By Edward Taylor |
In Wilmington, we are at the beginning of what most consider our most beautiful season. Flowers are blooming and nature’s beauty is everywhere. We even hold a festival to celebrate the arrival of the Azaleas and to showcase the beautiful plants and flowers in our local gardens. Whether a local resident or a tourist, when such beauty surrounds us, one’s first impulse may be to pull out a phone or camera and snap some great photos of flowers. But, flower photography often does not do justice to what we saw, and more times than not, they get deleted or filed away unceremoniously. With just a little know-how and effort, we can make these photos more memorable, shareable, or even frame-able.
Here are some tips:
A dedicated camera has many significant advantages over a phone camera, but as they say, the best camera to use is the one you have with you. Often, that is our phone. Most phone cameras do not have very many controls. The phone chooses all the settings. But there are some things we can do to help it make good choices.
Phones take the best photos when light is plentiful. A good amount of light will allow the phone to choose a lower sensitivity setting, so there will be less noise in the final photo. It will allow the phone to use a higher shutter speed so there will be less motion blur in the photo, and it will allow for a smaller aperture which will increase the depth of focus and make the actual focus point less critical.
So, for a phone camera, a lot of light is important, but for flower photos, uneven lighting, or direct sunlight can cause extreme exposure problems. The best lighting is diffuse lighting, like the kind you would have on a bright cloudy day. Bright shade is also good. If you take a photo of a flower in direct sunlight, the highlights will more than likely get “blown out.” So, if the sun is out, choose a flower that’s in the shade, or create some shade by blocking the sun with your body. If it’s the end of the day and there just isn’t much light left, then turn on the phone’s flash and hope for the best!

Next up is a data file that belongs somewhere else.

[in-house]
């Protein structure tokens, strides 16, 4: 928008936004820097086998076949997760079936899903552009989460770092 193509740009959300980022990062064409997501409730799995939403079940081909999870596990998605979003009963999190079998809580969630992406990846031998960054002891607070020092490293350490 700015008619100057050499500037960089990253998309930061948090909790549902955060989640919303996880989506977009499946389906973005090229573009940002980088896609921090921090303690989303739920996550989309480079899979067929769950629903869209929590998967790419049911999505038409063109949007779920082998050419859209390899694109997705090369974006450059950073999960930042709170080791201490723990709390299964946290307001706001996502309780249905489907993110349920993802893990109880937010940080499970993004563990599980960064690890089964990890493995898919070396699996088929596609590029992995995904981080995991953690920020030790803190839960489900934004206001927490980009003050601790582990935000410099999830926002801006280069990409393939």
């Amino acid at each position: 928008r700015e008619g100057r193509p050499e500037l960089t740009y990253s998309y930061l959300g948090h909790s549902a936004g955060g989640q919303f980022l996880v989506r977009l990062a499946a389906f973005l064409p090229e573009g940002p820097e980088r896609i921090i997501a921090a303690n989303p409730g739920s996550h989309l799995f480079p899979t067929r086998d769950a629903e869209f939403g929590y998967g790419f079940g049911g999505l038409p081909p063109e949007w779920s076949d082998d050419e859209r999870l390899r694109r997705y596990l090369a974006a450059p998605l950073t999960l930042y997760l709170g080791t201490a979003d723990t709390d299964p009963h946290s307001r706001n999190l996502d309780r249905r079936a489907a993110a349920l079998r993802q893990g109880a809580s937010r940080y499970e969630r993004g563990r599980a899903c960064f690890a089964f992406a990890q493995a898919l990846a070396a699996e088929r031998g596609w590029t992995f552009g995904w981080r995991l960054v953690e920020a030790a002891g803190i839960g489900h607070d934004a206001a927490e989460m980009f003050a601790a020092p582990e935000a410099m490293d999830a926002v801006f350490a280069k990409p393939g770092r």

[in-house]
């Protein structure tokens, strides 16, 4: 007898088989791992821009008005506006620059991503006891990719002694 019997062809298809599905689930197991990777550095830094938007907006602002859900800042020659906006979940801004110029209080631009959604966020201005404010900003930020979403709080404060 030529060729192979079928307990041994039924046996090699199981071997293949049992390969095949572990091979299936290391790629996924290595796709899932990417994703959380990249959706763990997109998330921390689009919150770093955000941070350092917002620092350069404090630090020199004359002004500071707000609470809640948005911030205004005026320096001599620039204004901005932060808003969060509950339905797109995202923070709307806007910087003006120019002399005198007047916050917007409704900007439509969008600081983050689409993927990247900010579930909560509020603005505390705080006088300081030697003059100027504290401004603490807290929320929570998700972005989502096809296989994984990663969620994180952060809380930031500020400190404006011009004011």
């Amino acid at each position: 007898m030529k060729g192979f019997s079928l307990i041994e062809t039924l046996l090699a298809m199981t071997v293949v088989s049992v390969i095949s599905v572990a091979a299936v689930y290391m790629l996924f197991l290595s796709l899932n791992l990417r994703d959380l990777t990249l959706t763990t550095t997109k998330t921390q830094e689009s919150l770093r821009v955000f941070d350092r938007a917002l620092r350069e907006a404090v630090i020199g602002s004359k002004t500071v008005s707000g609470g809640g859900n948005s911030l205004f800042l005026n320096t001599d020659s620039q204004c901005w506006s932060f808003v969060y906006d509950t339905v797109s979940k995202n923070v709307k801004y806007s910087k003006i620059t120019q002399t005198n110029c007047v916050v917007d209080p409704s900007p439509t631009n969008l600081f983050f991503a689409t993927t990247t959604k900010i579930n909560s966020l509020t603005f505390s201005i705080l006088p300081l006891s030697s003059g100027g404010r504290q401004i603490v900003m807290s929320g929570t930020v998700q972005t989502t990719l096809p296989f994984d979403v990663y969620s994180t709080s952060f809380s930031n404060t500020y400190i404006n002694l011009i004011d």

After making sure our phone has great light to work with, we need to consider subject and composition. The only tool this requires is our eyesight. Stop and take a few seconds to think.
Usually, when photographing flowers, there are many to choose from. So don’t just choose any old flower. Look for the one that is the most photogenic or most representative.
Is there a bee or a bug on one flower that adds interest?
Decide which angle would make the image most interesting. Then decide what to include in your flower photography. Isolating the main subject of the photo draws the viewer’s eye to the parts we want them to see.
Should more than one flower be included?
Is the stem interesting?
Should this be a vertical photo or a horizontal one?
Are there distracting elements in the background?
Look carefully because the background is important.
Would it be better to get closer and include just the flower?
Can you move around to get a better angle that does not include any distractions?
Remember, you can make the background blur more by moving the phone closer to the subject.
Finally, don’t just settle for what came out of the phone’s camera. Crop the photo if needed. Adjust the color balance, brightness, contrast, etc. There are tons of phone apps that have these capabilities and that will enhance your flower photography. You can get even more creative by using filters like the ones offered by Instagram and other apps. Be artistic. Then, be sure to share!
With these simple steps, as well as a little thought and creativity, we can all create great images.
About the columnist:
Edward Taylor has been an avid photographer since age 11. He worked as a writer and photojournalist for several Philadelphia area newspapers and did public relations and commercial photography in NYC. He was widely published. Despite switching careers, his interest in all things photographic has never diminished. He now does portraiture and scenic photography in North Carolina, and is actively entrenched in both the technical and aesthetic aspects of digital photography.
Photo credits: courtesy of Edward Taylor
Edward Taylor has been an avid photographer since age 11. He worked as a writer and photojournalist for several Philadelphia area newspaper and did public relations and commercial photography in NYC. He was widely published. Despite switching careers, his interest in all things photographic has never diminished. He now does portraiture and scenic photography in North Carolina, is actively entrenched in both the technical and aesthetic aspects of digital photography, and runs Yellow Fin Films, a film/video production company in Wilmington, NC.